And we’re really lucky that we raised a ton of money in our first year of business. After that first year, where I was cold calling all those businesses, we were able to close a couple of million dollars of sales. And so for a startup during the Web 2.0 heyday to actually make a couple of million dollars in their first year of business was a big deal, despite the fact that a lot of people didn’t fully understand or comprehend or care about what we were doing, just you made money and you are a Web 2.0 company, you can get a big check. So, we raised money. And that money afforded us the ability to make a lot of mistakes. And a lot of mistakes were really required for us to figure out what could work as a business. 2009, we were seeing our cash go down. And we hadn’t yet built a model in any market where we could scale the business.
So, we said, let’s make a bet, the bet is we’re going to focus on agriculture. We’re going on focus on farmers, because if we do this the right way, we’ll be able to build a product that we can sell to farmers over and over again. And this is the market that we felt at the time provided the best opportunity for us to build a scalable business. And Greg Smirin, our Chief Revenue Officer, joined us around this time and helped lead this effort for us. Big learning was when Greg came onboard and really made us diligent about this approach, just how little we knew and how little focus we had at the time in solving the right problems. And so, in 2009, we started selling the specific products to farmers.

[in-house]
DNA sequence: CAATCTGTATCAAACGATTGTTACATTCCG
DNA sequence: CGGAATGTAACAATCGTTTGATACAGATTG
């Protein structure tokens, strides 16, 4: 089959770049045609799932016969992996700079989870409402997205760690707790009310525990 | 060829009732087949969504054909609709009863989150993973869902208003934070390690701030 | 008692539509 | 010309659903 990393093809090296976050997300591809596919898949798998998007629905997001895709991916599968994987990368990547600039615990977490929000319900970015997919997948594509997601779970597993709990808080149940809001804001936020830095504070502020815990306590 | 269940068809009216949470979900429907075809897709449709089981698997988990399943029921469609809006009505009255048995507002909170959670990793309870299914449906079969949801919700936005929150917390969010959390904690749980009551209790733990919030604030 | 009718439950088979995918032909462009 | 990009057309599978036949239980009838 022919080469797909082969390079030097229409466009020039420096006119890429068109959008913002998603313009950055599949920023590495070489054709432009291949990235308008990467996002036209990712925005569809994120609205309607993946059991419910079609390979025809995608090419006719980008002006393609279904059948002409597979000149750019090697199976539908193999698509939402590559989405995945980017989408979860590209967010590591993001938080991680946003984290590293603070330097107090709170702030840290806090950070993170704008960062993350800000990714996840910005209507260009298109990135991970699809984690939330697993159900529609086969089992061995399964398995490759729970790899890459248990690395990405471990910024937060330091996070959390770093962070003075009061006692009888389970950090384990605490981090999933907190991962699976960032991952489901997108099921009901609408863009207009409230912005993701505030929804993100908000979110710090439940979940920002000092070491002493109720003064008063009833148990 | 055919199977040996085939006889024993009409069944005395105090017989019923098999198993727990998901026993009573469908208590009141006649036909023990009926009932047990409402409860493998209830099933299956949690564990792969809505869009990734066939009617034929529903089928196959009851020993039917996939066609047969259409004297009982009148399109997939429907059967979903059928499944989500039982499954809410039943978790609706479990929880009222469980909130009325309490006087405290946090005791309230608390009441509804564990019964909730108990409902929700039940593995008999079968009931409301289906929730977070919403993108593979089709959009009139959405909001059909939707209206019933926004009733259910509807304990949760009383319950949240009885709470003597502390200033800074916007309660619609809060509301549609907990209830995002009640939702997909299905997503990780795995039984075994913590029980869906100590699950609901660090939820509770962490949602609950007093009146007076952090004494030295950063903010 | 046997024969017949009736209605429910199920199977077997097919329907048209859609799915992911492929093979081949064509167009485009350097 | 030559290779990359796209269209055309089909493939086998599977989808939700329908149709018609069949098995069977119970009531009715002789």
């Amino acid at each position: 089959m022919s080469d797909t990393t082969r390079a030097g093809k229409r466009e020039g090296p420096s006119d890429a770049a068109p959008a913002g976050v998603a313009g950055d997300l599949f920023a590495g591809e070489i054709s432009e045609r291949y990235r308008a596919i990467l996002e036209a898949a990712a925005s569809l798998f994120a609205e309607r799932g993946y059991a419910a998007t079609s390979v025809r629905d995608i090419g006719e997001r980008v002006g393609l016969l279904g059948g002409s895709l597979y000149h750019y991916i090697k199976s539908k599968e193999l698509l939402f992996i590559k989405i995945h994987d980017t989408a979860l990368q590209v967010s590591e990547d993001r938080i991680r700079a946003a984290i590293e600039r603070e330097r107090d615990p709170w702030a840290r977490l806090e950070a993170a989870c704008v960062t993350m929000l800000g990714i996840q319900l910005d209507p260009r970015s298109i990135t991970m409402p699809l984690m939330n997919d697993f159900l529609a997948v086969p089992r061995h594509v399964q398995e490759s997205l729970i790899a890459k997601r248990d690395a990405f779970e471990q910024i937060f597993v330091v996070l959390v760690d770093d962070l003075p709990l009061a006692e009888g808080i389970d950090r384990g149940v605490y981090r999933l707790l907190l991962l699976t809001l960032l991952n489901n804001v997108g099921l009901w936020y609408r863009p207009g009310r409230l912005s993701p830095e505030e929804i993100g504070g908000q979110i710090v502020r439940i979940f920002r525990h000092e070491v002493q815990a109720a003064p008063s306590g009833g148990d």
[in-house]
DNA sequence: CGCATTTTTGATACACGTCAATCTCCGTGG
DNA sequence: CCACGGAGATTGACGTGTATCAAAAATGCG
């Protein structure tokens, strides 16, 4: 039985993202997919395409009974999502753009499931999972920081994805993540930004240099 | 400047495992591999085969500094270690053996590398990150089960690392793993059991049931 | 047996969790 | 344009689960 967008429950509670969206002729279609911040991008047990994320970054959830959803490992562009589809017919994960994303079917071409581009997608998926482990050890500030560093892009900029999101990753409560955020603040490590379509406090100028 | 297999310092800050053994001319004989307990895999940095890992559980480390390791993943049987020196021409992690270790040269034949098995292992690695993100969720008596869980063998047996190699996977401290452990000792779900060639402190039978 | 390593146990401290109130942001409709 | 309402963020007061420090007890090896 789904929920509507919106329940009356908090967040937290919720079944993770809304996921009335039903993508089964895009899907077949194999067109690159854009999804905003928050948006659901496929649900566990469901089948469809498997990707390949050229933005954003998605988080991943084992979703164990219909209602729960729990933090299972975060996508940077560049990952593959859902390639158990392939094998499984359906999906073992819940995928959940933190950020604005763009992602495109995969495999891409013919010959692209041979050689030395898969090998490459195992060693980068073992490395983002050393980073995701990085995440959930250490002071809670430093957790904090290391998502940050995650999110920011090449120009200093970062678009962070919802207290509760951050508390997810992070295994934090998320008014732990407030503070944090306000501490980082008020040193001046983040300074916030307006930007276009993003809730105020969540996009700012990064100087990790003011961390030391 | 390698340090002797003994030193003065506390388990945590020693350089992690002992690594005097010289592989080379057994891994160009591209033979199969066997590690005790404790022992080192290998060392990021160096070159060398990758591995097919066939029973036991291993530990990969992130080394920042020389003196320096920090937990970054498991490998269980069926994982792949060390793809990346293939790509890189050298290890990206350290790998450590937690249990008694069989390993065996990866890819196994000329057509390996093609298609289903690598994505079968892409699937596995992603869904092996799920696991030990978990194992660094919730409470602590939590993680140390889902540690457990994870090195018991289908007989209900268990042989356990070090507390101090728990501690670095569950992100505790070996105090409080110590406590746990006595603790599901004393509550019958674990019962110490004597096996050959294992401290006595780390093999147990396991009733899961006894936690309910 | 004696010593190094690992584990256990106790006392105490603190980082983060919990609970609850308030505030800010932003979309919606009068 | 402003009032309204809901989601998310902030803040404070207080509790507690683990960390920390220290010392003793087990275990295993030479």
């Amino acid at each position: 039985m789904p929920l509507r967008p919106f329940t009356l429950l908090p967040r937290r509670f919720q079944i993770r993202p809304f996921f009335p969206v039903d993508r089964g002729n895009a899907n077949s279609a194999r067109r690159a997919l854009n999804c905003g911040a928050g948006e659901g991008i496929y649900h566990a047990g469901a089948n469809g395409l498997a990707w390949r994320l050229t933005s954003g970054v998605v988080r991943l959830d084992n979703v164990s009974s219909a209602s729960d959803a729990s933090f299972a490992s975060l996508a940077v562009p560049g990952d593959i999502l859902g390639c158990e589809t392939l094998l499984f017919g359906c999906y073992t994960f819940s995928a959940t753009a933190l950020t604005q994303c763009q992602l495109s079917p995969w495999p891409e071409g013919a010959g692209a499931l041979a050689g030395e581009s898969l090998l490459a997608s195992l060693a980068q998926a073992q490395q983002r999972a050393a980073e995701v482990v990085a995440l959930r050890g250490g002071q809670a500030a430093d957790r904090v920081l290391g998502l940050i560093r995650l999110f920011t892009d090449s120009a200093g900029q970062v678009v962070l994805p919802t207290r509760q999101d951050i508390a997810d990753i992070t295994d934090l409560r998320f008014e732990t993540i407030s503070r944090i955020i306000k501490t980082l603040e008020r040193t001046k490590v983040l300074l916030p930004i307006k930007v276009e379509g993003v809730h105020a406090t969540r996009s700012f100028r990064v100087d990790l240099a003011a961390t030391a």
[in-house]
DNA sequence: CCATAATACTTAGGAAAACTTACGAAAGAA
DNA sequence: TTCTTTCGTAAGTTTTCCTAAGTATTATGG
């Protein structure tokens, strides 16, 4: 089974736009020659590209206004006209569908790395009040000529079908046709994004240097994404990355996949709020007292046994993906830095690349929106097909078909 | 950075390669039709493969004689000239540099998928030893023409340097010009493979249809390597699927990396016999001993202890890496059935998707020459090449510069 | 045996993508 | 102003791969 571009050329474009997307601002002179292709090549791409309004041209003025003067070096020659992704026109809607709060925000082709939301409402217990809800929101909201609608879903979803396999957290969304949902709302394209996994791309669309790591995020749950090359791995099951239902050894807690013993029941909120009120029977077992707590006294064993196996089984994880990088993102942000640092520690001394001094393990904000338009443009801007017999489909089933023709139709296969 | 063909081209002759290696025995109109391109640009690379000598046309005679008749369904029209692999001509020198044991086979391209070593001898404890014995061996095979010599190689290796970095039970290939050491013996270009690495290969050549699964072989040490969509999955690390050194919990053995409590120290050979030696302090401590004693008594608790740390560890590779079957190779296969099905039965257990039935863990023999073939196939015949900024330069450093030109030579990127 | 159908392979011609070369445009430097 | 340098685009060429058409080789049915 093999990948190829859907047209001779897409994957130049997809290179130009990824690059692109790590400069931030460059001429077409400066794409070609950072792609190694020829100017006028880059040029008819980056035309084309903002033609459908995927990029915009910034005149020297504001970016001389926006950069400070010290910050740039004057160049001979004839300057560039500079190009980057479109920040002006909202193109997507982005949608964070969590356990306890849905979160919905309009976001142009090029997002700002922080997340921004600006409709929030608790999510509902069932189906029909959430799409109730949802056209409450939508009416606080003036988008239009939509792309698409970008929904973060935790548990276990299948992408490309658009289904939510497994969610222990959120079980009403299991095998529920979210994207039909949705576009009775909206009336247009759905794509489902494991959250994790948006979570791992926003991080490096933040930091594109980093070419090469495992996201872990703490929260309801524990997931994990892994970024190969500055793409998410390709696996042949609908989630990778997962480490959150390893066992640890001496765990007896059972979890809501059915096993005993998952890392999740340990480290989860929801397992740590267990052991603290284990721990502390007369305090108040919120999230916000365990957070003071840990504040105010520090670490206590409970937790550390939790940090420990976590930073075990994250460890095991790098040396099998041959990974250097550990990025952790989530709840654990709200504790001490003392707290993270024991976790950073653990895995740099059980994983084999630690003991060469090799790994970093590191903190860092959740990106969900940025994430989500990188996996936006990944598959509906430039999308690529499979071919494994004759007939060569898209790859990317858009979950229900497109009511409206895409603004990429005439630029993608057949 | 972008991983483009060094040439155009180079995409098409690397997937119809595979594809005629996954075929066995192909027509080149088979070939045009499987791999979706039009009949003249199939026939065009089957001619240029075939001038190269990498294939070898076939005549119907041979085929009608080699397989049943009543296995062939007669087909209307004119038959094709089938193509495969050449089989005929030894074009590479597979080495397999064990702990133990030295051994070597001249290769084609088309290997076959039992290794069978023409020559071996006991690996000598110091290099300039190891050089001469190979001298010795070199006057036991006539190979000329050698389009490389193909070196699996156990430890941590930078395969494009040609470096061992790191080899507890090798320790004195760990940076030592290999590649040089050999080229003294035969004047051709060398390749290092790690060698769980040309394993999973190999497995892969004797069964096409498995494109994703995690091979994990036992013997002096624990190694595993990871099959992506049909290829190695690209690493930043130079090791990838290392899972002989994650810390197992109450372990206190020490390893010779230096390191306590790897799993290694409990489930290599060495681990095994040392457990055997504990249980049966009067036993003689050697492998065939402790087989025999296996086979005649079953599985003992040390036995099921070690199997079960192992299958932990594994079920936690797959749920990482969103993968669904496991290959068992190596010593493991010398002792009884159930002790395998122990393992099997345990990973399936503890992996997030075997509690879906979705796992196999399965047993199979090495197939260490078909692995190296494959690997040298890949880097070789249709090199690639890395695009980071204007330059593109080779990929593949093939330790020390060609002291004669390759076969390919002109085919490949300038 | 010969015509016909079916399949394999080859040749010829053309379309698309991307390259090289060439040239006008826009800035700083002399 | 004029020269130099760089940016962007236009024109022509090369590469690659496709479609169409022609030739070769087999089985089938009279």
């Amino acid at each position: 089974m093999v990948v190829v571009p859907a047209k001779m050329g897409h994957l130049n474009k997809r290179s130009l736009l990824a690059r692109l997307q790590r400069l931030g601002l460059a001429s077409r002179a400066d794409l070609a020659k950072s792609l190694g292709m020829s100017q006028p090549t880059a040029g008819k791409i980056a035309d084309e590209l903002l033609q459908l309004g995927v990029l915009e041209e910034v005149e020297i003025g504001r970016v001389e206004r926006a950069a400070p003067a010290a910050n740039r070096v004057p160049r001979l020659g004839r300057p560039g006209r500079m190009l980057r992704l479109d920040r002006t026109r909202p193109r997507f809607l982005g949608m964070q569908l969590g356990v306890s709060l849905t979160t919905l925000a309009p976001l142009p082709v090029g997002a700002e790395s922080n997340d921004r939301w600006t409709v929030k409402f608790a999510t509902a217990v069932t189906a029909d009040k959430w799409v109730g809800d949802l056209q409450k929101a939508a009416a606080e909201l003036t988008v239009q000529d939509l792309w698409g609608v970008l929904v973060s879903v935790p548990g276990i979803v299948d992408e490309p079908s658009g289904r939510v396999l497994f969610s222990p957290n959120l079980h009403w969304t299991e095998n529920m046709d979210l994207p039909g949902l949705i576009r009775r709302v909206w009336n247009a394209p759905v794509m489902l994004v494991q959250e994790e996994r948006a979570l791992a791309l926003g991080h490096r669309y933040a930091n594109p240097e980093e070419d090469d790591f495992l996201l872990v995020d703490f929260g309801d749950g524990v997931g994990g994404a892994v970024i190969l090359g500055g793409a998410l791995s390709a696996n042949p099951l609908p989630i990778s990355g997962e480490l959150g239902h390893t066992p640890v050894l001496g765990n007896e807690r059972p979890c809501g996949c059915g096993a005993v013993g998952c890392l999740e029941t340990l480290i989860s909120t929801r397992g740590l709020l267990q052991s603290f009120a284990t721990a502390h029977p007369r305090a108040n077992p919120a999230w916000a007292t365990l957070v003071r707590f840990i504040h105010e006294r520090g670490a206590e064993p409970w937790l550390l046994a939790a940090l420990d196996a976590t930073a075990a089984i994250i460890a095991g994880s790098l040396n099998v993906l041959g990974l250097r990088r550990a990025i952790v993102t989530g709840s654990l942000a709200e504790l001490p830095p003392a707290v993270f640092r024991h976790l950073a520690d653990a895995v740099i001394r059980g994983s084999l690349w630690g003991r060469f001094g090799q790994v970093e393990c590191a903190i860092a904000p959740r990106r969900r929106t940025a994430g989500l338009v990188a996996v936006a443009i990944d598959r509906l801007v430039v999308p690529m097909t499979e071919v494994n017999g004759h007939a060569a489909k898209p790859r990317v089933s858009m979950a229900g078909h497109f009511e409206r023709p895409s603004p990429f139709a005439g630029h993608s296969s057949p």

We moved to 14,000 grids as opposed to 400 stations because we realized no one cares about the rainfall 150 miles away, they want the rainfall to be measured at their location. That was a big reason a lot of people weren’t buying. And so that’s really where we understood at that point the focus of the technology that we build as a company. Measure the weather more and more locally. And today, we measure the weather using Doppler radar and satellite imagery and all sorts of things that can pinpoint the weather to your exact location and the technology scale at which we operate has become pretty substantial, but at the time that was a big move for us. And so, the ag products started to work and we realized that we needed to provide full season protection to farmers. So, none of us came from an agricultural background, none of us came from an insurance background, but it turns out, farmers won’t buy your product unless it’s written on insurance papers. So, we had to figure out how do we build an insurance company. And that was a lot of fun.